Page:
The ‘Great Parchment Book’ (LMA reference : CLA/049/EM/02/018) is from the archive of The Honourable the Irish Society from the City of London Corporation’s own archives, which documents the City of London’s role in the Protestant colonisation and administration of Ulster. The book is a major survey, compiled in 1639 by a Commission instituted under the Great Seal by Charles I, of all those estates in Londonderry managed by the City of London through the Irish Society and the London livery companies. Charles had claimed the estates (constituting the entire county) as forfeit after a politically-motivated case in Star Chamber ruled that the Londoners had not fulfilled their obligations of ‘plantation’. The Commissioners therefore consolidated all contracts and particulars of rental lands in the counties of Londonderry and Coleraine in this one volume, the ‘Great Parchment Book’, subsequently returned to the Irish Society by Charles II.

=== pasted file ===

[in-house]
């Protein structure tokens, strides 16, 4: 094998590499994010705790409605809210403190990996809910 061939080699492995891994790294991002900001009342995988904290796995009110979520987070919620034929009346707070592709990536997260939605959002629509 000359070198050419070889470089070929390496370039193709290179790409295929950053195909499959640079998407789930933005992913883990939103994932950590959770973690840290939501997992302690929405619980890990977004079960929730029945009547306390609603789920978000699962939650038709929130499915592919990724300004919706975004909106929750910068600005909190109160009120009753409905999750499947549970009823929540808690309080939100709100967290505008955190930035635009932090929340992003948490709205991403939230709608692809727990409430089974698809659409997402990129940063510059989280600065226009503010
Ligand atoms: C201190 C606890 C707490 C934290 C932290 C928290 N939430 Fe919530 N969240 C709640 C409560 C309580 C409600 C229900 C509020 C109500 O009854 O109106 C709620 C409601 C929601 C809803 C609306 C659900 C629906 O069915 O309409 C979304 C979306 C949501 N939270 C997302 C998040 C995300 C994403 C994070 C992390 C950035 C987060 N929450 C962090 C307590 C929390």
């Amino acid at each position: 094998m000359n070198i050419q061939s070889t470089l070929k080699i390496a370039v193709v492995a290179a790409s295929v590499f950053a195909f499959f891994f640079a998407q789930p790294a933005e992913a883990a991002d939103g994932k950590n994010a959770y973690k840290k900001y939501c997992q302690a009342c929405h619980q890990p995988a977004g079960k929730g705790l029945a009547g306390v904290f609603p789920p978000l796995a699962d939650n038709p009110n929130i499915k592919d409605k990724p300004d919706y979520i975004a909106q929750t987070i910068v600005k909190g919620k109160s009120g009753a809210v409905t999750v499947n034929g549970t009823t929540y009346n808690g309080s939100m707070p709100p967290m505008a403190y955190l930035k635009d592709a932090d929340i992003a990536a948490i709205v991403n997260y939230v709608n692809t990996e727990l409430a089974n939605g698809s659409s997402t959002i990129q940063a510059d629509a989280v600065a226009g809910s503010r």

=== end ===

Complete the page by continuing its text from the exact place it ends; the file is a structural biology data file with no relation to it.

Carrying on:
In 1786, a fire at the Guildhall in London destroyed most of the early records of The Irish Society, so that very few seventeenth-century documents remain. Among those which survived is the ‘Great Parchment Book’. However, the fire caused such dramatic ‘shriveling’ and fire damage that it has been completely unavailable to researchers since this date (see T W Moody, The Londonderry Plantation, 1609-41: the City of London and the Plantation in Ulster, Belfast 1939, p.399). It was presumably kept because of its evident historical significance. Given the relative paucity of archival records for early modern Ireland, the manuscript would reveal key data about landholding and population in Ulster at this time, as well as the county’s relationship with London. The upcoming commemoration in 2013 of the building of the walls of Derry in 1613 means that the significance of the Great Parchment Book for national and international research is likely to be widely promoted.